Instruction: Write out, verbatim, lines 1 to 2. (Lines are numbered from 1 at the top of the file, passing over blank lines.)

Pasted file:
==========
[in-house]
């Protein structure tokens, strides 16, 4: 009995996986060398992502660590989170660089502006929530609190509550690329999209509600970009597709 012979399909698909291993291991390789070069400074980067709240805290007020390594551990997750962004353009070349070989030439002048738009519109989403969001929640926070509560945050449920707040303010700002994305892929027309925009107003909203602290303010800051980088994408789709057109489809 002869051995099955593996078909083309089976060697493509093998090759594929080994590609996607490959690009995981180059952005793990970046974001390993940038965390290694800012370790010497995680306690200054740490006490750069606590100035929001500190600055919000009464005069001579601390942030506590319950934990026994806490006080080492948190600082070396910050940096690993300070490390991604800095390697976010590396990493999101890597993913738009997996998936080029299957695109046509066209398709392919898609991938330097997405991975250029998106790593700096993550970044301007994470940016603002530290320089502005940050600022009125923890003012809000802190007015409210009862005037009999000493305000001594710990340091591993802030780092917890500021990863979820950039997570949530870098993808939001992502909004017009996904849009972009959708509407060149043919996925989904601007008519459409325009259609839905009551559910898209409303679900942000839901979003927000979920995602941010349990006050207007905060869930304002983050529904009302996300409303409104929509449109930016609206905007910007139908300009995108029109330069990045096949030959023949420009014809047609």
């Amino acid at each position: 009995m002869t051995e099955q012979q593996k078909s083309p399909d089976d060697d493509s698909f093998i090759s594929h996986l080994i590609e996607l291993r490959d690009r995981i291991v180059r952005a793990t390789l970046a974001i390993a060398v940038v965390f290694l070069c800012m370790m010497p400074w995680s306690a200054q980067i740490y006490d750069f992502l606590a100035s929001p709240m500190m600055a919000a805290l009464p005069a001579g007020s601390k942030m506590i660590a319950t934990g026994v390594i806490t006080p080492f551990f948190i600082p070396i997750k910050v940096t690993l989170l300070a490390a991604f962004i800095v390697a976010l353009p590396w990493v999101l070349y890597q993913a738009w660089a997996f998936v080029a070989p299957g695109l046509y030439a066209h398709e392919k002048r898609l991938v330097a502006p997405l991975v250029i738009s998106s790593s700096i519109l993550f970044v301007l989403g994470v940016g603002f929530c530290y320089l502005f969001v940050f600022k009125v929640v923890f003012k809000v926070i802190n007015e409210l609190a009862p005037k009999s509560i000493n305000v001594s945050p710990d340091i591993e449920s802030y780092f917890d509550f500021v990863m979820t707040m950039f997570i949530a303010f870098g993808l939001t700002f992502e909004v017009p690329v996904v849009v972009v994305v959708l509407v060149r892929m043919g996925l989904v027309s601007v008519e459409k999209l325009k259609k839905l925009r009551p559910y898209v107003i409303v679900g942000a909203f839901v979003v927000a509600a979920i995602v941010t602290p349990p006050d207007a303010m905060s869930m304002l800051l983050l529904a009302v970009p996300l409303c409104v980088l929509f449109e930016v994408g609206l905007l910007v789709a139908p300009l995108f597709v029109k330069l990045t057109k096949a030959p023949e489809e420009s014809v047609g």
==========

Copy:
[in-house]
């Protein structure tokens, strides 16, 4: 009995996986060398992502660590989170660089502006929530609190509550690329999209509600970009597709 012979399909698909291993291991390789070069400074980067709240805290007020390594551990997750962004353009070349070989030439002048738009519109989403969001929640926070509560945050449920707040303010700002994305892929027309925009107003909203602290303010800051980088994408789709057109489809 002869051995099955593996078909083309089976060697493509093998090759594929080994590609996607490959690009995981180059952005793990970046974001390993940038965390290694800012370790010497995680306690200054740490006490750069606590100035929001500190600055919000009464005069001579601390942030506590319950934990026994806490006080080492948190600082070396910050940096690993300070490390991604800095390697976010590396990493999101890597993913738009997996998936080029299957695109046509066209398709392919898609991938330097997405991975250029998106790593700096993550970044301007994470940016603002530290320089502005940050600022009125923890003012809000802190007015409210009862005037009999000493305000001594710990340091591993802030780092917890500021990863979820950039997570949530870098993808939001992502909004017009996904849009972009959708509407060149043919996925989904601007008519459409325009259609839905009551559910898209409303679900942000839901979003927000979920995602941010349990006050207007905060869930304002983050529904009302996300409303409104929509449109930016609206905007910007139908300009995108029109330069990045096949030959023949420009014809047609």